Asthma history

Long ago in ancient China, the first case of a mysterious shortness of breath was recorded. In modern life, we realize this “shortness of breath” as a lung disease known as asthma. The history of asthma spans all the way back to the ancient civilizations of China and Rome, and researches along the way have incorporated many different experiments, observations, and trials to create the knowledge of asthma that we have today. This disease battled with the human race for centuries upon centuries, and through much trial and error scientists and researchers have developed effective treatments for this meddlesome disease.

This respiratory disorder has affected lives and can be traced back to China, 2600 BC. The first recorded association to asthma was uncovered from 2600 BC in China. The ancient records described the condition to be a state of breathlessness and “noisy breathing” (“History of Asthma”). Unfortunately, that is all mentioned about asthma until 1792 BC. In 1792 BC, The Babylonian “Code of Hammurabi” gave a vague description of the respiratory disorder: “a man’s lungs panting with his work” (“History of Asthma”).

Later, Hippocrates, the Greek allergist, dubbed the “noisy breathing” in the Greek publication Corpus Hippocraticum as asthma, meaning “wind” or “to blow”. He was the first person to relate environmental conditions to asthmatic conditions, earning him the title of the first allergist. In the last act of ancient asthma knowledge, Alexander the Great and his Mongolian army created a treatment that relaxed and suppressed asthma symptoms by smoking a herb known as stramonium or “Jimson weed”.

This breakthrough in respiratory medication concluded asthma’s role in the BC ages, but led to many new discoveries in the AD ages, or the common ages (“Asthma History”). The new age brought along many new remedies for asthma and asthma symptoms, and a plethora of them would be considered absurd. Some of these peculiar prescriptions were invented by the Roman doctor, Pliny the Elder. Although he created the link from allergies to asthma through pollen, his remedies could be thought of as obscene.

To cure asthma, Pliny the Elder recommended drinking the blood of wild horses and eating exactly 21 millipedes soaked in honey to end an asthma attack! Although some of his remedies are a bit outrageous, he did author the use of an age old asthma treatment using the plant-extract “ephedra” (“History of Asthma”). Along with Pliny the Elder’s odd solutions, the ancient Greek physician Galen treated asthma with owl’s blood mixed with wine! Now, fast-forward to 1135 AD with Moses Maimonides.

While in Egypt, Maimonides wrote Treatise of Asthma for Prince Al-Afdal, one of his royal patients. In this publication Maimodes investigated the symptoms of the asthmatic prince. He noticed that the prince’s symptoms worsened in the wet months with violent coughing fits and gasps for air. In the dry season, the symptoms were mild among all the asthma victims in Egypt. Maimodes also recommended a nice dosage of sleep and chicken soup to help fend off the asthma woes (“Asthma History”)! Fast-forward a couple of centuries into the 1500’s.

During this time, tobacco and similar plant-extracted drugs were used to help control the dangerous symptoms of asthma. Tobacco was a common remedy in North America and Europe while plants containing ephedra were used to treat asthma in Central America. Following in these early footsteps, humongous steps in the treatment of asthma were made during the 20th century (“History of Asthma”). In the early 20th century, many physicians mistakenly assumed that asthma was a psychological problem-the wheezing from a child was seen as a “suppressed cry for their mother” (“Asthma History”)!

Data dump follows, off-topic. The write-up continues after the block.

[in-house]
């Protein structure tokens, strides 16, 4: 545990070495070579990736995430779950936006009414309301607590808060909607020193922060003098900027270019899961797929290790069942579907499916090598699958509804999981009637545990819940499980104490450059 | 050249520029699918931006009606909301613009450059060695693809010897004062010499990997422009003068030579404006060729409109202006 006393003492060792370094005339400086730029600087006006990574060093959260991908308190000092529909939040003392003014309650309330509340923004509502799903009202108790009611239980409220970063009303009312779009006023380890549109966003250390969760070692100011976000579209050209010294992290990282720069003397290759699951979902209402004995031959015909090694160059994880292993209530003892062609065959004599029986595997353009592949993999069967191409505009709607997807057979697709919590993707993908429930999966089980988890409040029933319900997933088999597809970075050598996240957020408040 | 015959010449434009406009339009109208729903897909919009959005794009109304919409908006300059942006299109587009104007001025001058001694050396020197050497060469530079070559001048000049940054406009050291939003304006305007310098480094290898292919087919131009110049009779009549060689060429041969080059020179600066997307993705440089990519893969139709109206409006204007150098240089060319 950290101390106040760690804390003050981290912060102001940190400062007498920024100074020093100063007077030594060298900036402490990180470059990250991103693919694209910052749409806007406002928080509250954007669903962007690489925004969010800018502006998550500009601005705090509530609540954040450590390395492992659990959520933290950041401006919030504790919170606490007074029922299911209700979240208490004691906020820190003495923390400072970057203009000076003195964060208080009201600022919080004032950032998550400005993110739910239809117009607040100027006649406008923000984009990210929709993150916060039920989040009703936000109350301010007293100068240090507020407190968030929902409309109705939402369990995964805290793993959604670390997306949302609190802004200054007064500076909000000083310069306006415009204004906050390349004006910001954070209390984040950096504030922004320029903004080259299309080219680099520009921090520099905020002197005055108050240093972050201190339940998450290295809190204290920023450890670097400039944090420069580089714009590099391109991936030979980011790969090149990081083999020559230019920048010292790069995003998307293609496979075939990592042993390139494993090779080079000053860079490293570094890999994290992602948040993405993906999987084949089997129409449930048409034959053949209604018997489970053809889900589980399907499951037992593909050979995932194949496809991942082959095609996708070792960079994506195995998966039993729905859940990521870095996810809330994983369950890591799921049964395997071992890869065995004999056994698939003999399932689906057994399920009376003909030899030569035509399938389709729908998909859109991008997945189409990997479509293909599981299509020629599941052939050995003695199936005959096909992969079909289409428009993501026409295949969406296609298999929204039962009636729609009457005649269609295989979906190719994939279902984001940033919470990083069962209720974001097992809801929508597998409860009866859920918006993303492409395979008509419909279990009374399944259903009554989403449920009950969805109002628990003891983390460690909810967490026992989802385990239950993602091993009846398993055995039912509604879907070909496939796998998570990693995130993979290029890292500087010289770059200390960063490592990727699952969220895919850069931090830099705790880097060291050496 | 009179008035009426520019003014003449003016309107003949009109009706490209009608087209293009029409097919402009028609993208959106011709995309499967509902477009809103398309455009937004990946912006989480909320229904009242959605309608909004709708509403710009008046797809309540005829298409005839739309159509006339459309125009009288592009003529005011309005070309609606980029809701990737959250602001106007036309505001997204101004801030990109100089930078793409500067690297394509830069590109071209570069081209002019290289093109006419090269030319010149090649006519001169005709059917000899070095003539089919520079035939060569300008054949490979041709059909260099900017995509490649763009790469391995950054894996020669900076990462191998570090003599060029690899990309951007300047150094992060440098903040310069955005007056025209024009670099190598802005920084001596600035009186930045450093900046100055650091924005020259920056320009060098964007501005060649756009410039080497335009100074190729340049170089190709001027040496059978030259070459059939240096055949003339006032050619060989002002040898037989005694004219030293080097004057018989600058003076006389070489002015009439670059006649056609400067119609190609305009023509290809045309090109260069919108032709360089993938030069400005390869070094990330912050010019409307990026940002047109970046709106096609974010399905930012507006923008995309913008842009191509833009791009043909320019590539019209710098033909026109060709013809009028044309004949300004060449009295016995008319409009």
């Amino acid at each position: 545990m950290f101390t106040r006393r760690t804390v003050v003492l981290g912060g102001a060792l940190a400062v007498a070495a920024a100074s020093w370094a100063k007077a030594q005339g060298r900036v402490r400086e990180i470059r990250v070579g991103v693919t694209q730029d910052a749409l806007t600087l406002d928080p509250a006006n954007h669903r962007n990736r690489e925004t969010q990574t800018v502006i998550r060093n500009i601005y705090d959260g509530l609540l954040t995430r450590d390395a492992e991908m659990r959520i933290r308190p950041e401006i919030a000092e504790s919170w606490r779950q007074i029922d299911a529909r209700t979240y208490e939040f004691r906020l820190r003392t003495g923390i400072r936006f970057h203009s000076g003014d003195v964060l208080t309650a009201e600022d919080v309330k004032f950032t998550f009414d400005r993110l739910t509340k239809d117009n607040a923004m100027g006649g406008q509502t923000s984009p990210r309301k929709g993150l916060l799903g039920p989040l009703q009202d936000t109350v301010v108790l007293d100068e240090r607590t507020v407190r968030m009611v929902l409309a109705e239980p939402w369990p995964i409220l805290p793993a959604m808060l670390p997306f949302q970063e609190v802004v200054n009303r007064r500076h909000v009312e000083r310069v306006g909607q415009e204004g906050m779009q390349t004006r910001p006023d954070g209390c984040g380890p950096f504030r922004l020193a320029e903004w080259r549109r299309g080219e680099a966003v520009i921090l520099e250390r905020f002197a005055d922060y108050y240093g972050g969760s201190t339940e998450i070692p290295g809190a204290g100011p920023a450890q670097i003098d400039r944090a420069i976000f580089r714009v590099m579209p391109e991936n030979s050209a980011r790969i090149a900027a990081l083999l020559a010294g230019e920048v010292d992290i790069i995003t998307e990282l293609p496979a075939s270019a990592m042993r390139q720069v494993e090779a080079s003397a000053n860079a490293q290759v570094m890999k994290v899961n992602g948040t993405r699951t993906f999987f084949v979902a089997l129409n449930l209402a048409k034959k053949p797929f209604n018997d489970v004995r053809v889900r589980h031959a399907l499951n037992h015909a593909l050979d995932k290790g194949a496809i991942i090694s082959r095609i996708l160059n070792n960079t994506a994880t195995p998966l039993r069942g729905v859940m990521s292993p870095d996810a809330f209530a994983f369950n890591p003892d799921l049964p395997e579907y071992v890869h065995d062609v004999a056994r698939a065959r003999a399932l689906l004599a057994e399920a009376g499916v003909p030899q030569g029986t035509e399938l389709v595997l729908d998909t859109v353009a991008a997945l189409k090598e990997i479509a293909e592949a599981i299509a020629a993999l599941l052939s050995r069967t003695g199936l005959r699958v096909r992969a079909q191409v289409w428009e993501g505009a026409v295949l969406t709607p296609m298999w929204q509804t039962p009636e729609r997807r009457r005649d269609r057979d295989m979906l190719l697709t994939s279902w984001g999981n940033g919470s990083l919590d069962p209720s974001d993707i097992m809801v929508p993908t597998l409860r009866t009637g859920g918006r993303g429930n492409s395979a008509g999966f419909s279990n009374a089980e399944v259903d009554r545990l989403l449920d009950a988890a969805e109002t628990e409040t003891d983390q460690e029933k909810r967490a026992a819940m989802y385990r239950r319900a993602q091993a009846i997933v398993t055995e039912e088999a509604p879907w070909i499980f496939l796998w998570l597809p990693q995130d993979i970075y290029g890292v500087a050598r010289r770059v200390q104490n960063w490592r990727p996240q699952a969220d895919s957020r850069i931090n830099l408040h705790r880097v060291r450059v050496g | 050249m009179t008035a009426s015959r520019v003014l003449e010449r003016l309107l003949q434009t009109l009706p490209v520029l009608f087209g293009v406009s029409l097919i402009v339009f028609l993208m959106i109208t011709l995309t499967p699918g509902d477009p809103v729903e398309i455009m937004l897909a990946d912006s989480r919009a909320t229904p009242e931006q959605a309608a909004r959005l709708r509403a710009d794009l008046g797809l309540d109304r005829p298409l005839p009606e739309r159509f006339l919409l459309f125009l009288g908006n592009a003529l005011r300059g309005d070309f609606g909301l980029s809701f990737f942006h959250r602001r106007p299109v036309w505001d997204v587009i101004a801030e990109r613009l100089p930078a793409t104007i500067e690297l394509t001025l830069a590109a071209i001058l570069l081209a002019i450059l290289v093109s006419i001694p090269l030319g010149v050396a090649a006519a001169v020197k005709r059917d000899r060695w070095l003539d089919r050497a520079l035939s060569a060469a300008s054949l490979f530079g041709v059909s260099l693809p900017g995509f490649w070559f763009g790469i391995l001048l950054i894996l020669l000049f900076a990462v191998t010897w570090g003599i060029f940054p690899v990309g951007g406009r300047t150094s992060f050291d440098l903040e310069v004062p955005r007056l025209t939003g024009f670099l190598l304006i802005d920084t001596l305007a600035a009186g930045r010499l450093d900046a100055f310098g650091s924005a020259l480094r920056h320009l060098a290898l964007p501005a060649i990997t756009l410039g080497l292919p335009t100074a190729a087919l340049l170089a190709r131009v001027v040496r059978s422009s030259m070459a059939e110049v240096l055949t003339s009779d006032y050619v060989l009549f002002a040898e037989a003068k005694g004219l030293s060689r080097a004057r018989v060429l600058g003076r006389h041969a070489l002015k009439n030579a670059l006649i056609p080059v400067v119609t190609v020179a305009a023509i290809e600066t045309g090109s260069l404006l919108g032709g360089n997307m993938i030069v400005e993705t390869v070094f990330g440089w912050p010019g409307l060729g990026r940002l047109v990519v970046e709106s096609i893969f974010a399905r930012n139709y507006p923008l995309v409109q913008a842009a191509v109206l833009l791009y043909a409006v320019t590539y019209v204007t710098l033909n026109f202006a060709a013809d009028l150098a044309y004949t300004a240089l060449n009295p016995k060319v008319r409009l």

Therefore, instead of receiving proper treatment, patients were treated for depression! Later in the 1950’s and 1960’s, many scientists discovered the true source of the inflammatory disease. Following this new information, rather under-developed forms of pills, inhalants, and injections were available to treat asthma. Since many of these medications were extremely basic and feeble, organizations were formed to enhance the treatment and remedies associated with asthma.

One of the most notable asthma research organizations of the 20th century was the creation of the Allergy and Asthma Medical Group and Research center in 1969. Since then, many advances in the diagnosis, therapy, and knowledge have occurred. The research group enhanced many therapeutic devices to be more effective and less dangerous, such as the bronchodilator medications used in inhalers to reduce bronchi inflammation.

Along with all this, treatments for asthma are still being improved as scientists become closer and closer to curing the disease once and for all (“History of Asthma”). All in all, the treatment of asthma has had many twists and (sometimes odd! ) turns throughout history. From ancient China to modern society, asthma has been affecting lives for millenniums. Due to many dedicated scientists and researchers, the effects of asthma are slowly becoming eradicated from the lives of those afflicted. Finally, today, this “mysterious shortness of breath” has become less and less of a mystery and more of a piece of history.

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